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Pluto, formal designation 134340 Pluto, is the second most massive known dwarf planet in the Solar System (after Eris) and the tenth most massive body observed directly orbiting the Sun. Originally classified as a planet, Pluto is now considered the largest member of a distinct population known as the Kuiper belt.[note 9]

Like other members of the Kuiper belt, Pluto is composed primarily of rock and ice and is relatively small: approximately a fifth the mass of the Earth's Moon and a third its volume. It has an eccentric and highly inclined orbit that takes it from 30 to 49 AU (4.4–7.4 billion km) from the Sun. This causes Pluto to periodically come closer to the Sun than Neptune.

From its discovery in 1930 until 2006, Pluto was considered the Solar System's ninth planet. In the late 1970s, following the discovery of minor planet 2060 Chiron in the outer Solar System and the recognition of Pluto's relatively low mass, its status as a major planet began to be questioned.[8] In the late 20th and early 21st century, many objects similar to Pluto were discovered in the outer Solar System, notably the scattered disc object Eris in 2005, which is 27% more massive than Pluto.[9] On August 24, 2006, the International Astronomical Union (IAU) defined what it means to be a "planet" within the Solar System. This definition excluded Pluto as a planet and added it as a member of the new category "dwarf planet" along with Eris and Ceres.[10] After the reclassification, Pluto was added to the list of minor planets and given the number 134340.[11][12] A number of scientists continue to hold that Pluto should be classified as a planet.[13]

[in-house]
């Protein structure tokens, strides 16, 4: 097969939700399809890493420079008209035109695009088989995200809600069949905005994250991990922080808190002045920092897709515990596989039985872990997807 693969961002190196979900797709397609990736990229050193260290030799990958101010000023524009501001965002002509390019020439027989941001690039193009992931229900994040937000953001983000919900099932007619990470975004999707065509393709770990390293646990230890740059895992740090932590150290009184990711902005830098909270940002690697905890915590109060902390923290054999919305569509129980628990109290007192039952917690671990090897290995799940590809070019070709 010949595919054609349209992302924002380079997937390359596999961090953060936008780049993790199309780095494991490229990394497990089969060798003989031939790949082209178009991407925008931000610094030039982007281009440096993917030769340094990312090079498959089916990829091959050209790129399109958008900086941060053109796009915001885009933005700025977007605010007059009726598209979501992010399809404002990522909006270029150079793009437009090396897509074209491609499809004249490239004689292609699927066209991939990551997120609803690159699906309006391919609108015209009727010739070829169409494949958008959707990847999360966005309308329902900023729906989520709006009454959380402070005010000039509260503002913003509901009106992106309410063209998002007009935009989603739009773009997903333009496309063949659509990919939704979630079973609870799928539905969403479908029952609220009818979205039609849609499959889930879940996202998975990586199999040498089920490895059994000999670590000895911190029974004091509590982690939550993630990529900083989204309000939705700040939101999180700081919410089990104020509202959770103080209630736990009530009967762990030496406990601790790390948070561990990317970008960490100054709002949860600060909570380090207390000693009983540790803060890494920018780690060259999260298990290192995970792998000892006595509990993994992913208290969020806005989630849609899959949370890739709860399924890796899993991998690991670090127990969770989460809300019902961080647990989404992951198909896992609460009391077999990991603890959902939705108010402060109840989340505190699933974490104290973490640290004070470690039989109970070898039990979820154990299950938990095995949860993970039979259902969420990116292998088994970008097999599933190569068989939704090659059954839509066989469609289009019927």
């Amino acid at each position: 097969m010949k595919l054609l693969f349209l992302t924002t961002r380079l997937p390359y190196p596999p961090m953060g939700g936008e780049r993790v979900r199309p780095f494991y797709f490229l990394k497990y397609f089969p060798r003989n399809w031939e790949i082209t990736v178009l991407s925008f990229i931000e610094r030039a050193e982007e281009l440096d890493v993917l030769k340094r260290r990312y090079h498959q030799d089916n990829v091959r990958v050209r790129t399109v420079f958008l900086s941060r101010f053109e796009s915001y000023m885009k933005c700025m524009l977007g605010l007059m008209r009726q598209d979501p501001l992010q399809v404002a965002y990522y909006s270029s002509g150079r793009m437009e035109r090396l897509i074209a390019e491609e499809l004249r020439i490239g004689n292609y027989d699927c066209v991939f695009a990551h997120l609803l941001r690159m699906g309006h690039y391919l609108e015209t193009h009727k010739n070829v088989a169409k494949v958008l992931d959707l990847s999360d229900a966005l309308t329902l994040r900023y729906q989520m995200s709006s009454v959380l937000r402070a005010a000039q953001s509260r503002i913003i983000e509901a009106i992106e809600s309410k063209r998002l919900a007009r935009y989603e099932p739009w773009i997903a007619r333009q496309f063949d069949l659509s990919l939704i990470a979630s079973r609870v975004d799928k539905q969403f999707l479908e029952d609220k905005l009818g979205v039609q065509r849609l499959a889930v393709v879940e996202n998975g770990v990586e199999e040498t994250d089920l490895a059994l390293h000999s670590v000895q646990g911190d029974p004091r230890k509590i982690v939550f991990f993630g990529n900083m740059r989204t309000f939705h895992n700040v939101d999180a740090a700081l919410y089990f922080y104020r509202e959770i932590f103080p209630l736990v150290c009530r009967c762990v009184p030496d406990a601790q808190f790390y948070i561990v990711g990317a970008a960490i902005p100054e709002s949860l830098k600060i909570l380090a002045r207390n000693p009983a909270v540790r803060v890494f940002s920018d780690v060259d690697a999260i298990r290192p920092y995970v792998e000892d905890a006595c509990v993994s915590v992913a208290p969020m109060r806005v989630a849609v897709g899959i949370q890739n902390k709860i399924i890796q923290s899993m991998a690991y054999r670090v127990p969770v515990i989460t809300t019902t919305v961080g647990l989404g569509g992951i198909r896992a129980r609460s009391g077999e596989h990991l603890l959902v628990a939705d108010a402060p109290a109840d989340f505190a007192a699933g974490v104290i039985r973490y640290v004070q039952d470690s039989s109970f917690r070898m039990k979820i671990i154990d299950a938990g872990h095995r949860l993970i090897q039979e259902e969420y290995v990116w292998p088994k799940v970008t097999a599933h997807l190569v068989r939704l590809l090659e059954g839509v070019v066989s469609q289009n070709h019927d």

Pluto and its largest moon, Charon, are sometimes treated as a binary system because the barycentre of their orbits does not lie within either body.[14] The IAU has yet to formalise a definition for binary dwarf planets, and until it passes such a ruling, they classify Charon as a moon of Pluto.[15] Pluto has two known smaller moons, Nix and Hydra, discovered in 2005.[16]


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